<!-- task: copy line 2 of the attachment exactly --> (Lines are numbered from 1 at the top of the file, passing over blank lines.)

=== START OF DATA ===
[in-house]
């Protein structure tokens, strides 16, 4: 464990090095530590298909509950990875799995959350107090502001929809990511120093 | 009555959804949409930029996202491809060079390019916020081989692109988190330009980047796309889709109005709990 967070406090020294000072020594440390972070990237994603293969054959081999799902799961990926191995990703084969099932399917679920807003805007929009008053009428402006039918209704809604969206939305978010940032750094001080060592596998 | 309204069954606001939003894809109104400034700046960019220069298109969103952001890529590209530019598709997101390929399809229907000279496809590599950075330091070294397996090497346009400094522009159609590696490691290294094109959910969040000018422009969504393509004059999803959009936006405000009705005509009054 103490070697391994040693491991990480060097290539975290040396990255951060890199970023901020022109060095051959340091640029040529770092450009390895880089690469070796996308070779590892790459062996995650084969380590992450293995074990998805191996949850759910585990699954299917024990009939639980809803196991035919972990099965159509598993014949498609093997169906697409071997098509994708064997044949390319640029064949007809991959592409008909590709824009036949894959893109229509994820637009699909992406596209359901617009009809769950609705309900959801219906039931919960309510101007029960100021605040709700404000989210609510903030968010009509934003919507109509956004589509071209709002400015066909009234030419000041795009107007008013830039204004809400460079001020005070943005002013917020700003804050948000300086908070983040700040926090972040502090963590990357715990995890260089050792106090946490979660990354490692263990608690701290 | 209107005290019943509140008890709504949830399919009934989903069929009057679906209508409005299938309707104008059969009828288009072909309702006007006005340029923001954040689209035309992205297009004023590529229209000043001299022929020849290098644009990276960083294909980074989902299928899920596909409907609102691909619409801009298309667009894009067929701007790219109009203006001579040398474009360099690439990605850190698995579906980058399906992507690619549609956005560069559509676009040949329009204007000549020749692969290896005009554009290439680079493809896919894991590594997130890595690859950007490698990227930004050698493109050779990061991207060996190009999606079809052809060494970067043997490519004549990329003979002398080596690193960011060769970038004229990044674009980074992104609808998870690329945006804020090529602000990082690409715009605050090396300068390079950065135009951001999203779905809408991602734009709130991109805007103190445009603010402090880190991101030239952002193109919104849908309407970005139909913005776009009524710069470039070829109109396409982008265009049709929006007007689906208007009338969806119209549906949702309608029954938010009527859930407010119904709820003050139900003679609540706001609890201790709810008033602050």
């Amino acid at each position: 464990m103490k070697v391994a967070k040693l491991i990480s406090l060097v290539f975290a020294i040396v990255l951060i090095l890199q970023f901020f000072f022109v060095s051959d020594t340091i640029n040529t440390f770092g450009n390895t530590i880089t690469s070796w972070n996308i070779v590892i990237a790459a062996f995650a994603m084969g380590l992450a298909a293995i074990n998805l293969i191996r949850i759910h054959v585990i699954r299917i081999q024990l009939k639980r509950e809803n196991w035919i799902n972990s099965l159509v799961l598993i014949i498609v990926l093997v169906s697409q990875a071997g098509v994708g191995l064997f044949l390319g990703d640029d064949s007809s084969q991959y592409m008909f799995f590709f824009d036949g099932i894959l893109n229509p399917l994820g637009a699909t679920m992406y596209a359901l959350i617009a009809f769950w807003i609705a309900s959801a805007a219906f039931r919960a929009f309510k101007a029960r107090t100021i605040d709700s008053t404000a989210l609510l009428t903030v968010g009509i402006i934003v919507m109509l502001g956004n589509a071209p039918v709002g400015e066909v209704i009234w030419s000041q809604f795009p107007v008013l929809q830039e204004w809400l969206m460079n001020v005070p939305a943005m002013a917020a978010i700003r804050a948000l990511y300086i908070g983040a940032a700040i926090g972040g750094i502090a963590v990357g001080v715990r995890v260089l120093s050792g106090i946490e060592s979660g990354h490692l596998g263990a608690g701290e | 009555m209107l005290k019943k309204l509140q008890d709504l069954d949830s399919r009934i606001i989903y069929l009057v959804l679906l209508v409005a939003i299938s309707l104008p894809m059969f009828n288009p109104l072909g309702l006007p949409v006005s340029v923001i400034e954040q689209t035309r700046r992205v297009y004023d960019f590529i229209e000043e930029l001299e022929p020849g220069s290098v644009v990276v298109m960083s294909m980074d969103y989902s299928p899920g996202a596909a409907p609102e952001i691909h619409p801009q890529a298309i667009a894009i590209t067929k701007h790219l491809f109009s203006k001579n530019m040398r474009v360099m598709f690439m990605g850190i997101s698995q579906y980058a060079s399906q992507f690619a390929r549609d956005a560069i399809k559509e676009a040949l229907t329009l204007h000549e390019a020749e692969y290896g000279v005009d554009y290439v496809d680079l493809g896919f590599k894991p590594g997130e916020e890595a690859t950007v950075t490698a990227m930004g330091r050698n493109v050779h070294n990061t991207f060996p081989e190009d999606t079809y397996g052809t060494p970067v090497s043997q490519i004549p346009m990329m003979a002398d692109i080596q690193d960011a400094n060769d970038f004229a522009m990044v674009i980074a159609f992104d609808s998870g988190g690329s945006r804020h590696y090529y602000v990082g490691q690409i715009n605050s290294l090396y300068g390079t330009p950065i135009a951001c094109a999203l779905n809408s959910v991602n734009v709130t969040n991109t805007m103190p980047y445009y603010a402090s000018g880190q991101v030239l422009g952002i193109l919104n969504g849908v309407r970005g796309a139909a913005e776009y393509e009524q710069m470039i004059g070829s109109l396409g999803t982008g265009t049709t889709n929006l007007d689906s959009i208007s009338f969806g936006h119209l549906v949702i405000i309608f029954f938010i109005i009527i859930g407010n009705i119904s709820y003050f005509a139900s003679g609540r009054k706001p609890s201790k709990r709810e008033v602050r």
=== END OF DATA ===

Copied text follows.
């Protein structure tokens, strides 16, 4: 464990090095530590298909509950990875799995959350107090502001929809990511120093 | 009555959804949409930029996202491809060079390019916020081989692109988190330009980047796309889709109005709990 967070406090020294000072020594440390972070990237994603293969054959081999799902799961990926191995990703084969099932399917679920807003805007929009008053009428402006039918209704809604969206939305978010940032750094001080060592596998 | 309204069954606001939003894809109104400034700046960019220069298109969103952001890529590209530019598709997101390929399809229907000279496809590599950075330091070294397996090497346009400094522009159609590696490691290294094109959910969040000018422009969504393509004059999803959009936006405000009705005509009054 103490070697391994040693491991990480060097290539975290040396990255951060890199970023901020022109060095051959340091640029040529770092450009390895880089690469070796996308070779590892790459062996995650084969380590992450293995074990998805191996949850759910585990699954299917024990009939639980809803196991035919972990099965159509598993014949498609093997169906697409071997098509994708064997044949390319640029064949007809991959592409008909590709824009036949894959893109229509994820637009699909992406596209359901617009009809769950609705309900959801219906039931919960309510101007029960100021605040709700404000989210609510903030968010009509934003919507109509956004589509071209709002400015066909009234030419000041795009107007008013830039204004809400460079001020005070943005002013917020700003804050948000300086908070983040700040926090972040502090963590990357715990995890260089050792106090946490979660990354490692263990608690701290 | 209107005290019943509140008890709504949830399919009934989903069929009057679906209508409005299938309707104008059969009828288009072909309702006007006005340029923001954040689209035309992205297009004023590529229209000043001299022929020849290098644009990276960083294909980074989902299928899920596909409907609102691909619409801009298309667009894009067929701007790219109009203006001579040398474009360099690439990605850190698995579906980058399906992507690619549609956005560069559509676009040949329009204007000549020749692969290896005009554009290439680079493809896919894991590594997130890595690859950007490698990227930004050698493109050779990061991207060996190009999606079809052809060494970067043997490519004549990329003979002398080596690193960011060769970038004229990044674009980074992104609808998870690329945006804020090529602000990082690409715009605050090396300068390079950065135009951001999203779905809408991602734009709130991109805007103190445009603010402090880190991101030239952002193109919104849908309407970005139909913005776009009524710069470039070829109109396409982008265009049709929006007007689906208007009338969806119209549906949702309608029954938010009527859930407010119904709820003050139900003679609540706001609890201790709810008033602050």